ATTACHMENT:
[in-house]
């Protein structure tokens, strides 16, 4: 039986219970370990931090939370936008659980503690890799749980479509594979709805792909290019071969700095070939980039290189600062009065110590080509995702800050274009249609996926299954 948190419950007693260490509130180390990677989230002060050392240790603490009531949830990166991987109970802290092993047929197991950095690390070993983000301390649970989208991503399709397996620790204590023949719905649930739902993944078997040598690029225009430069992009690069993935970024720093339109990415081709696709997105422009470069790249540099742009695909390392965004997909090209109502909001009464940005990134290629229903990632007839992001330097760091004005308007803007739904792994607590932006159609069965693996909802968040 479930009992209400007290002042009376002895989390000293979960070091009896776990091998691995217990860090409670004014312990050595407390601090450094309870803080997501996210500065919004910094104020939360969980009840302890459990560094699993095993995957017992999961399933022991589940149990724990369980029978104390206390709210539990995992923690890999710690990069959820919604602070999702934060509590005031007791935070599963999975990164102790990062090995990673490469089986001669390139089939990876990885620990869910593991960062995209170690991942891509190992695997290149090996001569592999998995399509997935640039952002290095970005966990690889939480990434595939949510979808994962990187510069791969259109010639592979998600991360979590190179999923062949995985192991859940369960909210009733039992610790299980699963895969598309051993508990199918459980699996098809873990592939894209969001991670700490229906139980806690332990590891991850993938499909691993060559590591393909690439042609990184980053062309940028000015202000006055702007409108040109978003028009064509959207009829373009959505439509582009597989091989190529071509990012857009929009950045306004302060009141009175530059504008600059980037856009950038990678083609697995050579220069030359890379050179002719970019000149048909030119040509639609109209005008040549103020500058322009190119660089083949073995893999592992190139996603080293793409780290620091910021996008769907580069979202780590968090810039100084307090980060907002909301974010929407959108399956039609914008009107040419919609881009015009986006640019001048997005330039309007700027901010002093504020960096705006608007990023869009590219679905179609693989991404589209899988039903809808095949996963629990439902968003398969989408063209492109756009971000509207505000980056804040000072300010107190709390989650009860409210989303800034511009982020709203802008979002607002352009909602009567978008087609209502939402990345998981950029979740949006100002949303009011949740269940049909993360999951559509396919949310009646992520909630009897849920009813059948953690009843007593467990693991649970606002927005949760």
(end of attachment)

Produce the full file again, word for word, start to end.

[in-house]
């Protein structure tokens, strides 16, 4: 039986219970370990931090939370936008659980503690890799749980479509594979709805792909290019071969700095070939980039290189600062009065110590080509995702800050274009249609996926299954 948190419950007693260490509130180390990677989230002060050392240790603490009531949830990166991987109970802290092993047929197991950095690390070993983000301390649970989208991503399709397996620790204590023949719905649930739902993944078997040598690029225009430069992009690069993935970024720093339109990415081709696709997105422009470069790249540099742009695909390392965004997909090209109502909001009464940005990134290629229903990632007839992001330097760091004005308007803007739904792994607590932006159609069965693996909802968040 479930009992209400007290002042009376002895989390000293979960070091009896776990091998691995217990860090409670004014312990050595407390601090450094309870803080997501996210500065919004910094104020939360969980009840302890459990560094699993095993995957017992999961399933022991589940149990724990369980029978104390206390709210539990995992923690890999710690990069959820919604602070999702934060509590005031007791935070599963999975990164102790990062090995990673490469089986001669390139089939990876990885620990869910593991960062995209170690991942891509190992695997290149090996001569592999998995399509997935640039952002290095970005966990690889939480990434595939949510979808994962990187510069791969259109010639592979998600991360979590190179999923062949995985192991859940369960909210009733039992610790299980699963895969598309051993508990199918459980699996098809873990592939894209969001991670700490229906139980806690332990590891991850993938499909691993060559590591393909690439042609990184980053062309940028000015202000006055702007409108040109978003028009064509959207009829373009959505439509582009597989091989190529071509990012857009929009950045306004302060009141009175530059504008600059980037856009950038990678083609697995050579220069030359890379050179002719970019000149048909030119040509639609109209005008040549103020500058322009190119660089083949073995893999592992190139996603080293793409780290620091910021996008769907580069979202780590968090810039100084307090980060907002909301974010929407959108399956039609914008009107040419919609881009015009986006640019001048997005330039309007700027901010002093504020960096705006608007990023869009590219679905179609693989991404589209899988039903809808095949996963629990439902968003398969989408063209492109756009971000509207505000980056804040000072300010107190709390989650009860409210989303800034511009982020709203802008979002607002352009909602009567978008087609209502939402990345998981950029979740949006100002949303009011949740269940049909993360999951559509396919949310009646992520909630009897849920009813059948953690009843007593467990693991649970606002927005949760």